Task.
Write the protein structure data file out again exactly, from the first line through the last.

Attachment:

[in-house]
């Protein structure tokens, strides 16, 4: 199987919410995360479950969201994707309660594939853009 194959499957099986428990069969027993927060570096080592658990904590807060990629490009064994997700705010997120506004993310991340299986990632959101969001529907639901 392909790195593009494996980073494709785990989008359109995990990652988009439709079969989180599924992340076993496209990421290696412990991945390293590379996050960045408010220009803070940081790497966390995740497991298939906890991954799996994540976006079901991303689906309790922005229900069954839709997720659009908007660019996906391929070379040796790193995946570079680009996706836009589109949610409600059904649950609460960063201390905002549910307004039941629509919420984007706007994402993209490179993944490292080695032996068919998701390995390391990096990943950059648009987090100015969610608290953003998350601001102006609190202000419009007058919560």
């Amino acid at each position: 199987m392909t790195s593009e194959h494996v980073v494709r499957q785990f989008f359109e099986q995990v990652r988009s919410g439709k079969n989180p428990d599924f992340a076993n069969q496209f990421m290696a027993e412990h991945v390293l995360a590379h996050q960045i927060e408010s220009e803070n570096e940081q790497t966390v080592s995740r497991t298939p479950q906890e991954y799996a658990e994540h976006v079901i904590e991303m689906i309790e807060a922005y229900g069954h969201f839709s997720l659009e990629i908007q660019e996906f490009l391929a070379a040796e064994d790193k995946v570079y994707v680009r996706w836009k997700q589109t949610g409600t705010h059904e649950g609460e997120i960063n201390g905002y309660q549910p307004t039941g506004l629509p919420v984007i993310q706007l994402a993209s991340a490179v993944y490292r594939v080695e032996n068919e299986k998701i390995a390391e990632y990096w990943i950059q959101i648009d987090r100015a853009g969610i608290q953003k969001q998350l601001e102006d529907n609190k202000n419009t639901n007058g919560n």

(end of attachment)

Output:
[in-house]
């Protein structure tokens, strides 16, 4: 199987919410995360479950969201994707309660594939853009 194959499957099986428990069969027993927060570096080592658990904590807060990629490009064994997700705010997120506004993310991340299986990632959101969001529907639901 392909790195593009494996980073494709785990989008359109995990990652988009439709079969989180599924992340076993496209990421290696412990991945390293590379996050960045408010220009803070940081790497966390995740497991298939906890991954799996994540976006079901991303689906309790922005229900069954839709997720659009908007660019996906391929070379040796790193995946570079680009996706836009589109949610409600059904649950609460960063201390905002549910307004039941629509919420984007706007994402993209490179993944490292080695032996068919998701390995390391990096990943950059648009987090100015969610608290953003998350601001102006609190202000419009007058919560």
């Amino acid at each position: 199987m392909t790195s593009e194959h494996v980073v494709r499957q785990f989008f359109e099986q995990v990652r988009s919410g439709k079969n989180p428990d599924f992340a076993n069969q496209f990421m290696a027993e412990h991945v390293l995360a590379h996050q960045i927060e408010s220009e803070n570096e940081q790497t966390v080592s995740r497991t298939p479950q906890e991954y799996a658990e994540h976006v079901i904590e991303m689906i309790e807060a922005y229900g069954h969201f839709s997720l659009e990629i908007q660019e996906f490009l391929a070379a040796e064994d790193k995946v570079y994707v680009r996706w836009k997700q589109t949610g409600t705010h059904e649950g609460e997120i960063n201390g905002y309660q549910p307004t039941g506004l629509p919420v984007i993310q706007l994402a993209s991340a490179v993944y490292r594939v080695e032996n068919e299986k998701i390995a390391e990632y990096w990943i950059q959101i648009d987090r100015a853009g969610i608290q953003k969001q998350l601001e102006d529907n609190k202000n419009t639901n007058g919560n």